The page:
d'APRES DE MANNEVILLETTE, Jean-Baptiste-Nicolas-Denis (1707-1780). Carte Reduite de L'Ocean Oriental depuis le Cap de Bonne Esperance, jusqu'au Japon... Dresse sure les Memoires, Routiers, et Journaux des plus habiles navigateurs, Assujettis aux observations astronomiques les plus exactes, a celles de l'Auteur en particulier, et a ses Remarques. Paris: chez Dezauche, Charge de l'Entrepot general des Cartes de la marine du Roi des Noyers pres celle des Anglois, et a l'Orient, chez M. Duquenel, place Espremenil, 1771.
Single sheet (23 2/8 x 35 4/8 inches, full margins, showing the plate mark). A fine map of the Indian Ocean, showing Africa, Borneo, Sumatra and Java, the Arabian Peninsula and the western half of Australia, with rhumb lines, soundings, lines of latitude and longitude (old folds).
Second and revised edition, first published in 1753, and based on the map of the Indian Ocean by Bellin, first published in 1740, which in turn filled in the gaps left deliberately from the charts of the VOC, and corrected the mistakes in the published Dutch charts of Goos and van Keulen. The Dutch had dominated the trading route between the Cape of Good Hope and Java throughout the 17th-century before the French made successful inroads in the second quarter of the 18th-century.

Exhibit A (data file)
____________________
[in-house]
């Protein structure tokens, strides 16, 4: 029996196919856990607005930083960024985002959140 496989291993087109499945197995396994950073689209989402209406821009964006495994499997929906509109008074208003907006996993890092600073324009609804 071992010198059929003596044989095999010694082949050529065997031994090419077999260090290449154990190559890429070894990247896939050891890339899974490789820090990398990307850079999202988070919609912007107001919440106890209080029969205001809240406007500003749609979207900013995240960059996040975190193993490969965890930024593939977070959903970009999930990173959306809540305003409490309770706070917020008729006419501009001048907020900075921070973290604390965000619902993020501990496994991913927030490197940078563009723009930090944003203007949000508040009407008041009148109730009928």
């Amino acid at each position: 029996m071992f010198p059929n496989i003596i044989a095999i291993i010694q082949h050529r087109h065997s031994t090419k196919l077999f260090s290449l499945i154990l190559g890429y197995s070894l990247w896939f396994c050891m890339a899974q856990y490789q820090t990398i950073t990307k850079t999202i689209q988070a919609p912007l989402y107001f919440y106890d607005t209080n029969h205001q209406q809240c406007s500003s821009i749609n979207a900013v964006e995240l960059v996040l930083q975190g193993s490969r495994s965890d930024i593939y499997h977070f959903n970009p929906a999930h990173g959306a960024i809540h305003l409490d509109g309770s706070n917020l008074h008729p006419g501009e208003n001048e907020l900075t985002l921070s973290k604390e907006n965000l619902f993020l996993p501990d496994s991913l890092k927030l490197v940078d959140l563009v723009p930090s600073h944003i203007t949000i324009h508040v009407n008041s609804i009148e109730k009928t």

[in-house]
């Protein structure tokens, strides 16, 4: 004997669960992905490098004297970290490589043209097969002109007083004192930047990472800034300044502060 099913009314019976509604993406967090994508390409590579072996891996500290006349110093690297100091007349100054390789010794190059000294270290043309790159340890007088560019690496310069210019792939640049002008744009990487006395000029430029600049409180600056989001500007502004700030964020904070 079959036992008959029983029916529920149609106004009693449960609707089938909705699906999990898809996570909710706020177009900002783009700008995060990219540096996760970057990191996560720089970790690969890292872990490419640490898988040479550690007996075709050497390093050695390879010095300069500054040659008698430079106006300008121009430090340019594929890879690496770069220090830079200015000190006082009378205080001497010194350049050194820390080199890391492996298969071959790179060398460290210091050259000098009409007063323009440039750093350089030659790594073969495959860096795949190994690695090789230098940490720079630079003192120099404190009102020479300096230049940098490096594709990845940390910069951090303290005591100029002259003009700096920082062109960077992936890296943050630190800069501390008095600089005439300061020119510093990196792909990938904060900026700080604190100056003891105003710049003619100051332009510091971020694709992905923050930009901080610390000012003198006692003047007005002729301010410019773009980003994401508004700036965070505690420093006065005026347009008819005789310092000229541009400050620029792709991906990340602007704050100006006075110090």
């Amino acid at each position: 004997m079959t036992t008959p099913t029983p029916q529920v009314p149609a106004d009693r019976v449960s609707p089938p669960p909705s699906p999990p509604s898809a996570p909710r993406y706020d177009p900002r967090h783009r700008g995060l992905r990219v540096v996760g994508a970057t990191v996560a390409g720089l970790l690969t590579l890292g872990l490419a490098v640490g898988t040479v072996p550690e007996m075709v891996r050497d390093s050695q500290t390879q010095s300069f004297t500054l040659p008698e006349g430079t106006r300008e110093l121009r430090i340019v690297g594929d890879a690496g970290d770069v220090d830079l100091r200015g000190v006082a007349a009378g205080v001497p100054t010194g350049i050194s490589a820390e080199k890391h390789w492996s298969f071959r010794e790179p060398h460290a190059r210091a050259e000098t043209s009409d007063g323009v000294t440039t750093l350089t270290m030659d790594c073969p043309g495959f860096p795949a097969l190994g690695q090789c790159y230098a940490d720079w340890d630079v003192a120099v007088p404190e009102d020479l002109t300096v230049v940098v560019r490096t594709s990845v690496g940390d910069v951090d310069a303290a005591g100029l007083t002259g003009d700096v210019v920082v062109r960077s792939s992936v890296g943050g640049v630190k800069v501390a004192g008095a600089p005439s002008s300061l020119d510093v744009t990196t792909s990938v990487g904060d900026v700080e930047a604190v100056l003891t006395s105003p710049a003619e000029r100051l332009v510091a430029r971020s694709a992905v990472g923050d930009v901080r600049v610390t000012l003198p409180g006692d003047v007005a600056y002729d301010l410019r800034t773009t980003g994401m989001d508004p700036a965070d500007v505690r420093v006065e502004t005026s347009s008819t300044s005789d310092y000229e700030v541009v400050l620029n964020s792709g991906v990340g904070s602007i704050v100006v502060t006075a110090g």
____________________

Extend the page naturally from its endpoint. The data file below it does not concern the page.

d'Apres de Mannevillette, the celebrated French cartographer had a long and distinguished career in the French East India Company. He studied under the famous Guillaume Delisle, the King's geographer, and was one of the first navigators to make use of Hadley's revolutionary octant in taking measurements at sea. During his many voyages d'Apres de Mannevillette created a number of charts for a hydrographic atlas which, with the support of the Academie des Sciences, was published in Paris in 1745 under the title "Le Neptune Oriental" with 25 maps. For the next thirty years, with the help of his friend and eminent British hydrographer Alexander Dalrymple, d'Apres de Mannevillette revised his charts for a second and enlarged edition. This comprehensive atlas was used on all French ships, and by some foreign ones too, navigating the Indian Ocean. It replaced the "English Pilot" published by John Thornton in 1700 and the charts of the van Keulens, the hydrographers of the Dutch East India Company